The All-American Gang War

Crips and Bloods: Made in America asks a complicated question: how did L.A.'s notoriously bloody gang war begin and what's fueling it today?

Director and co-writer Stacy Peralta, who previously gave us the adrenalized surfing documentary Riding Giants, can't leave his liberal talking points aside long enough to give audiences any real answers.

Instead, he blames hateful/ignorant/bigoted America at every turn. Meanwhile, the thugs are excused from even microscopic blame for their killings.

It's a neat trick, but it's a deeply dishonest one. And didn't anyone realize the film, in limited release across the country, is coming out during the age of Obama?

It's all a shame, since the subject matter cries out for a credible documentary. The lives being lost in the City of Angels could use an honest voice to at least point survivors in the right direction.

Crips and Bloods begins in the late 1950s/early 1960s, a time when entrenched racism meant young blacks couldn't enter the Boy Scouts, job opportunities were few, and bigoted housing legislation ensured they remained segregated from cozy white neighborhoods.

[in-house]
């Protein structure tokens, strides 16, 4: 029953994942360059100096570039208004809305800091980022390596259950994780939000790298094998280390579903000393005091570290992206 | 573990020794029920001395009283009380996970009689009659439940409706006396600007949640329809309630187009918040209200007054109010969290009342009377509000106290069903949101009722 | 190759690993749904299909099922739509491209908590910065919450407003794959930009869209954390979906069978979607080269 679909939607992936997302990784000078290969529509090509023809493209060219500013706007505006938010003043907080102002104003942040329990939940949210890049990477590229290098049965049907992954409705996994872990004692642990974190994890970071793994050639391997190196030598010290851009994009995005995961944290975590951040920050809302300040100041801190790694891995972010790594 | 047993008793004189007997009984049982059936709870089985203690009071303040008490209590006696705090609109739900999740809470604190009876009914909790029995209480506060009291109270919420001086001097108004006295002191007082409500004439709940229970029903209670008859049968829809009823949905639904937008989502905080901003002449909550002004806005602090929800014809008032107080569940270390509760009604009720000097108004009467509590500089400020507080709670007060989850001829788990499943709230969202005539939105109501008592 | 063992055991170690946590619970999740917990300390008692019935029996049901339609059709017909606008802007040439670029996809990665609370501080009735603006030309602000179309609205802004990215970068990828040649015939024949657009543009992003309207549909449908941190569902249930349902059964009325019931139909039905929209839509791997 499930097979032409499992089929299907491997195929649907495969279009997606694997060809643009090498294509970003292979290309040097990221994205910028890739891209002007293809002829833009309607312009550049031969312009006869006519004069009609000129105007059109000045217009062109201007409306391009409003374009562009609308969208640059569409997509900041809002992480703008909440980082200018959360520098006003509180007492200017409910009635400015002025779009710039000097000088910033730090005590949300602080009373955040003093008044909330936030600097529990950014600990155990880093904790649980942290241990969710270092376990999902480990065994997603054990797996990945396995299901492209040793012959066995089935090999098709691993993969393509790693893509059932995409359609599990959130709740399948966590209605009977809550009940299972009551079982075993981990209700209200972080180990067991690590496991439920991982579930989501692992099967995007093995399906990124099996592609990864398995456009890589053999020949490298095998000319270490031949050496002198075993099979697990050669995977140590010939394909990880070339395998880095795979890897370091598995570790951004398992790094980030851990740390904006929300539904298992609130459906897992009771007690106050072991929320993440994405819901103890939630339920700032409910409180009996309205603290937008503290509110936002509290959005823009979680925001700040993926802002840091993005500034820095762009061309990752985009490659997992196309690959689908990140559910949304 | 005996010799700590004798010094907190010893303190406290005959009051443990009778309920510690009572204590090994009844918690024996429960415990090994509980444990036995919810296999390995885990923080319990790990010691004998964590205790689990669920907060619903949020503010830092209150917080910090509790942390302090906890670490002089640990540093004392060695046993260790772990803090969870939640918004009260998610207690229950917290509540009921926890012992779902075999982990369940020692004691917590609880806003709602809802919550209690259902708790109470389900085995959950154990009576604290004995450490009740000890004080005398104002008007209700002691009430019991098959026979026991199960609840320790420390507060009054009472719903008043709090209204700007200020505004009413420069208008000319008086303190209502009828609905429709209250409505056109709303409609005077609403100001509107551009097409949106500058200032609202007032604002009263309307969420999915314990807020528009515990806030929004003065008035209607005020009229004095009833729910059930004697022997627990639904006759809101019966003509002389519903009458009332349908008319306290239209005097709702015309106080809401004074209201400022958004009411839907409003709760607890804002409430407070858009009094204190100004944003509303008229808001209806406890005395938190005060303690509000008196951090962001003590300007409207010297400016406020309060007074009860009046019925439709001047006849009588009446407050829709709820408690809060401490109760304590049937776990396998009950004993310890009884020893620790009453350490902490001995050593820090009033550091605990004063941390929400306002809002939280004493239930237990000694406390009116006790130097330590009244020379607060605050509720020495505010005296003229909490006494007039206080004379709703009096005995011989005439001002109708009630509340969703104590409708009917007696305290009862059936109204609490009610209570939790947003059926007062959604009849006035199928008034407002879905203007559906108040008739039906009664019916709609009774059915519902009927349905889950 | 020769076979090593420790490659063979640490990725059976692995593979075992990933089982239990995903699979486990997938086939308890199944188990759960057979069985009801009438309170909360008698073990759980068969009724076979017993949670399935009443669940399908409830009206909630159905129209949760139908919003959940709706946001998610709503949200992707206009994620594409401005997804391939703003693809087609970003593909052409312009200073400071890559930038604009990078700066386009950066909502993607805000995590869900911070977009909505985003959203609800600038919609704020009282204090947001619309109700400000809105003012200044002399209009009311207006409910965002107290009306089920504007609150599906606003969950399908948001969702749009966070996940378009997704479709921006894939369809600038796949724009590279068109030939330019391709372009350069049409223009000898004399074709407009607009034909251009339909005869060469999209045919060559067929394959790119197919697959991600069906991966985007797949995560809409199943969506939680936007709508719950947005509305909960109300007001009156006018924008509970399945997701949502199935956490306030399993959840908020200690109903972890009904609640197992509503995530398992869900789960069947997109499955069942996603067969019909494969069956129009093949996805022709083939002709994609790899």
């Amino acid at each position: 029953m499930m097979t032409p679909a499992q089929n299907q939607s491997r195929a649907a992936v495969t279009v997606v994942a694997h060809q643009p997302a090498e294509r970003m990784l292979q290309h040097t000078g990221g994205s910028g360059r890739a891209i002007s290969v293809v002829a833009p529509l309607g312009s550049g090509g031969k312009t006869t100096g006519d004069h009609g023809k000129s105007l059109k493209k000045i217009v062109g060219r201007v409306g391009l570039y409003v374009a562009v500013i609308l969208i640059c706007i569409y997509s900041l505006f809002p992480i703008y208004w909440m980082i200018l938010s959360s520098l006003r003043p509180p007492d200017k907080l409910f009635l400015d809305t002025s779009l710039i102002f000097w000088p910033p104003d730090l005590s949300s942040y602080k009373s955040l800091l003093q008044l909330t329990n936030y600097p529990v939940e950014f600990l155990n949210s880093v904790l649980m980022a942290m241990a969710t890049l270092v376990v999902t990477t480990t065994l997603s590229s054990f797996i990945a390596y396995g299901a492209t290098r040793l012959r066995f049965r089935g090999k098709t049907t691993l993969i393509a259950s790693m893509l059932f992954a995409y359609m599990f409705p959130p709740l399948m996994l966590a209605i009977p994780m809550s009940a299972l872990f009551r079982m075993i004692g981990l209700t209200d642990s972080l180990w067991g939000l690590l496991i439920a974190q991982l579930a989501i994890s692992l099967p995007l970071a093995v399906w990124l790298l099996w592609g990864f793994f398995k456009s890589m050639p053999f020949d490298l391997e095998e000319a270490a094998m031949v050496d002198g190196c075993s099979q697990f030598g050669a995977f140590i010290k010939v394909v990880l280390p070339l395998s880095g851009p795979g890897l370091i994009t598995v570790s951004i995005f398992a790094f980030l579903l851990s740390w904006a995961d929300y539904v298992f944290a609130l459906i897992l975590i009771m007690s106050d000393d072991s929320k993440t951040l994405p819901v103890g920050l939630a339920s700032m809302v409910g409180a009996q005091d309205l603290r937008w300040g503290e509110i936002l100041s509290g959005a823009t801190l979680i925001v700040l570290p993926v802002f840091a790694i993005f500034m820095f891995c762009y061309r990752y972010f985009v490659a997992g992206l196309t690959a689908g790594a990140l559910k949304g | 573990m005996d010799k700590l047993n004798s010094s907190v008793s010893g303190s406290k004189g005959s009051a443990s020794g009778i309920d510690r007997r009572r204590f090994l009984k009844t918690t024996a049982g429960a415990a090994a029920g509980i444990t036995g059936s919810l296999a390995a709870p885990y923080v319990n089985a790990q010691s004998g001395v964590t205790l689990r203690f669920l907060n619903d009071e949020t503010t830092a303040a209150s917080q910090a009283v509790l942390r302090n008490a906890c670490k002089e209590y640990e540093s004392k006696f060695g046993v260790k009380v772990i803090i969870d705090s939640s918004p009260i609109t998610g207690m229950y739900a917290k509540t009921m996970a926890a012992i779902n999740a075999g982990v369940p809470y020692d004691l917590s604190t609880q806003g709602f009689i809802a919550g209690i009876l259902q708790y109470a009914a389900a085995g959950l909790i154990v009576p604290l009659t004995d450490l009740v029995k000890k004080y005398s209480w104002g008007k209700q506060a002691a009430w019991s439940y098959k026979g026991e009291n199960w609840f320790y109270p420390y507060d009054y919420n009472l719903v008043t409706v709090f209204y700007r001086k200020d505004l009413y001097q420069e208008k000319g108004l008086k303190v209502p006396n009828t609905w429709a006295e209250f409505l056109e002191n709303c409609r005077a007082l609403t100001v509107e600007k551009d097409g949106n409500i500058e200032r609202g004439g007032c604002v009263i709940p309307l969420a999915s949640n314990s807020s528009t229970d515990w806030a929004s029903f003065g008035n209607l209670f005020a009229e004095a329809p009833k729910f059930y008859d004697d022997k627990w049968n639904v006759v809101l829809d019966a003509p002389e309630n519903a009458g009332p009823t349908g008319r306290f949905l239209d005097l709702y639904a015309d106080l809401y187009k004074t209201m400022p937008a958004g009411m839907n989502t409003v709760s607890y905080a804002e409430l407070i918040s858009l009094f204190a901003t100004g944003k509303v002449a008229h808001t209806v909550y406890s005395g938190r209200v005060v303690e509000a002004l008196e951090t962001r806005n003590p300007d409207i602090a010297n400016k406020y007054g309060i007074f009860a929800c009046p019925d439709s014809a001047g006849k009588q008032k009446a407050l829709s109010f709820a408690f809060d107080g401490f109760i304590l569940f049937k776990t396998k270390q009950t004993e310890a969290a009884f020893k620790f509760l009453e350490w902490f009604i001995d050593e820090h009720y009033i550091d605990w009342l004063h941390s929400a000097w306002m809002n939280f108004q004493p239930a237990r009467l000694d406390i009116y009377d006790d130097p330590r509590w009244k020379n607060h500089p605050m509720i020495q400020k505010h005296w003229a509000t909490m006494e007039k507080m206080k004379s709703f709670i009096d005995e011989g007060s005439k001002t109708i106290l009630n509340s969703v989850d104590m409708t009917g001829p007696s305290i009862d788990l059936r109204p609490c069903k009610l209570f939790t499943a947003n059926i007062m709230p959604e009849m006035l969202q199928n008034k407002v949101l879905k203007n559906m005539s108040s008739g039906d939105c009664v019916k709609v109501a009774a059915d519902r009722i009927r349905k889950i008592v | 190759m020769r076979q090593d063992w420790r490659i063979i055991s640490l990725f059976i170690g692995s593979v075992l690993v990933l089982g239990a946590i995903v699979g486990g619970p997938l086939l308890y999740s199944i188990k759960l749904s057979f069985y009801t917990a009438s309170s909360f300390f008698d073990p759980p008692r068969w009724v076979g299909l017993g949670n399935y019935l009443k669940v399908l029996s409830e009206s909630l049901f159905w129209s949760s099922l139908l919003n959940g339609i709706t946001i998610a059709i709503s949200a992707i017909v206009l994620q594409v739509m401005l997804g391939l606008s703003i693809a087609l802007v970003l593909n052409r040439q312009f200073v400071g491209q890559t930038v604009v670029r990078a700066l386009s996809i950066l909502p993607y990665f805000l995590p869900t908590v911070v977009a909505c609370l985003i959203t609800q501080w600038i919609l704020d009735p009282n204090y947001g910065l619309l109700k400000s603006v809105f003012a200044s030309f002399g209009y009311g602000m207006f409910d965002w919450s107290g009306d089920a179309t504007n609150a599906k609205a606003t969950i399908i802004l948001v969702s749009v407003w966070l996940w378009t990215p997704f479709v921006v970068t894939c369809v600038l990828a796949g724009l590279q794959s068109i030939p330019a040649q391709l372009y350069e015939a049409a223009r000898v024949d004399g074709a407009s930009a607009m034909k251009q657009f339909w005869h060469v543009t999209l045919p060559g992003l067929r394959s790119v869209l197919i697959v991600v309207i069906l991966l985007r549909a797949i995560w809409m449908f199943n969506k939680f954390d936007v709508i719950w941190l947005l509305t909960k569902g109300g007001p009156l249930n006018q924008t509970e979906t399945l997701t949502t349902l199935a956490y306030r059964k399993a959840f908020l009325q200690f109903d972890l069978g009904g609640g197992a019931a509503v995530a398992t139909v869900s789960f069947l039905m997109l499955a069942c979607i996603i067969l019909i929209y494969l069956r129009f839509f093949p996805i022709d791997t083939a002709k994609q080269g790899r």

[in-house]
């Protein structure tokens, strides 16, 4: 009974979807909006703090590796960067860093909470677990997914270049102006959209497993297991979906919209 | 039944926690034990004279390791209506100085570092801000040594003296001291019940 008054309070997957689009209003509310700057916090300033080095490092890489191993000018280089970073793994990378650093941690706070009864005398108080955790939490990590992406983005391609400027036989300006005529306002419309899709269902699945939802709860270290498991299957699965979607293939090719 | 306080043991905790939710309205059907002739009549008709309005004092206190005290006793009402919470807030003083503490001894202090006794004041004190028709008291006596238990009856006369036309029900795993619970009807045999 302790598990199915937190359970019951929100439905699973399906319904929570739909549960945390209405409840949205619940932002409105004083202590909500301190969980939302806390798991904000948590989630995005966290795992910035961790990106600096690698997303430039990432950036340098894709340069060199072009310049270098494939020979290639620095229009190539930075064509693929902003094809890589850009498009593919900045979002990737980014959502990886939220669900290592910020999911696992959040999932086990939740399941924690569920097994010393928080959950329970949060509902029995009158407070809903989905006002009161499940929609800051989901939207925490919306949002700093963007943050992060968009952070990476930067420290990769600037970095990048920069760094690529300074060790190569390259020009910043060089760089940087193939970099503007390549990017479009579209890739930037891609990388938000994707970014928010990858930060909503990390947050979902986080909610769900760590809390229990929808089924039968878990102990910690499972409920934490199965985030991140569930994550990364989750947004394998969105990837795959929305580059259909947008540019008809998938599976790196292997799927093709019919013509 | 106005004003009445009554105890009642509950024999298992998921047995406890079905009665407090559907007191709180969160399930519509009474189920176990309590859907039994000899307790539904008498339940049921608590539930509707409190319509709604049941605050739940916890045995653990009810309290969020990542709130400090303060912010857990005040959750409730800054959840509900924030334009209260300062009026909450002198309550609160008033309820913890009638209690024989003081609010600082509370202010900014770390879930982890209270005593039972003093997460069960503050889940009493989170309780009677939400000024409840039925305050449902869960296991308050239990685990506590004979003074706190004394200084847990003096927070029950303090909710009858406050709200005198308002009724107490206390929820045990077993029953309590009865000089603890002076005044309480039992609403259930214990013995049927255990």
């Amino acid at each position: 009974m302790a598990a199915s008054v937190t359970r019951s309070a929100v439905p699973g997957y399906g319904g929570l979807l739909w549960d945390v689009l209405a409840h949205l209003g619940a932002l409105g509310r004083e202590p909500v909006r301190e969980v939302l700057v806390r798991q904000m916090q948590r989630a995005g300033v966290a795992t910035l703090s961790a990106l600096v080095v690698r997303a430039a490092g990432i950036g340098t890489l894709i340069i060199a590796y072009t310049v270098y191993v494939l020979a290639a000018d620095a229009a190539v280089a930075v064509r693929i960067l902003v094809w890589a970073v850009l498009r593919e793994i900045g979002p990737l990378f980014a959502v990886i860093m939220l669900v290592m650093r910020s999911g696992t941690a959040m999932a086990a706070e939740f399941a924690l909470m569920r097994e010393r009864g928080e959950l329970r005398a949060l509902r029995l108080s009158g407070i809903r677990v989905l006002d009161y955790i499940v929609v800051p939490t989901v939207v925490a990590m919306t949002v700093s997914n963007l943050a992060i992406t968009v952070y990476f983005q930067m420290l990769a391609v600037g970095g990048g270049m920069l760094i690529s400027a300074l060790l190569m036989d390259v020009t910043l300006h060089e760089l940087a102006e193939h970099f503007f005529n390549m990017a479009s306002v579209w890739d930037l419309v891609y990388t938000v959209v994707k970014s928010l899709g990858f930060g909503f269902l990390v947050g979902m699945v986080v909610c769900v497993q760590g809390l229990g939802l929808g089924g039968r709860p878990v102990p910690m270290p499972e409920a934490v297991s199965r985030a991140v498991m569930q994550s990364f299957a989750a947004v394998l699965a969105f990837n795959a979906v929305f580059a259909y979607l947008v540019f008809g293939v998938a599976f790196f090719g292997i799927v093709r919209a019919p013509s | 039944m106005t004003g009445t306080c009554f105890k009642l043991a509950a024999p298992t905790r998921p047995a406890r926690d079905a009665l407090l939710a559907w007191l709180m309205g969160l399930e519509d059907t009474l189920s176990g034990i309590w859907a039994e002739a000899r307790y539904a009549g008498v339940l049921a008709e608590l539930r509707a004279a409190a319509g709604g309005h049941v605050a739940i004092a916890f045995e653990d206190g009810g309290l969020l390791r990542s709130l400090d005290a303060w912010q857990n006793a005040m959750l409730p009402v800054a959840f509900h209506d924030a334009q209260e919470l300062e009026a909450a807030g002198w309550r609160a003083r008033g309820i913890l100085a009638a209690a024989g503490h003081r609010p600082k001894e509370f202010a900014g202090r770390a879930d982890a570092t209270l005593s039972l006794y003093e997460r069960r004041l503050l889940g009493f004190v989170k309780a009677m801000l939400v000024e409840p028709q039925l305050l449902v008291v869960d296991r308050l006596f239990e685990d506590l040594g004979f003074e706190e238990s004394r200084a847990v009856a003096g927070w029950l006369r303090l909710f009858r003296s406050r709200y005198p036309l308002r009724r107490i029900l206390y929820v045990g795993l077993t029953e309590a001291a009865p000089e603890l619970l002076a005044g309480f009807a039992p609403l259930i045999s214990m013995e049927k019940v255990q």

Some blacks decided to make their own version of the Boy Scouts, although these groups tended to involve fisticuffs, not merit badges.

"In those days, we gave an appointment for an ass whupping," one former group member wistfully recalls.

So far, Peralta is on sound footing, and he makes a persuasive case that all of the aforementioned played a role in the 1965 Watts riots.

Once peace was restored, the black power movement resumed in earnest. And that, we're told, is why we have Crips and Bloods stalking California till this very day.


The documentary doesn't even try to tie the two cultural movements together. How a violent revolution against oppression became an excuse for blacks to kill other blacks with abandon isn't even marginally sketched out.

We do hear from a black survivor from the '60s, who argues something akin to the fact that the oppressor, aka "the Man," made blacks begin oppressing each other.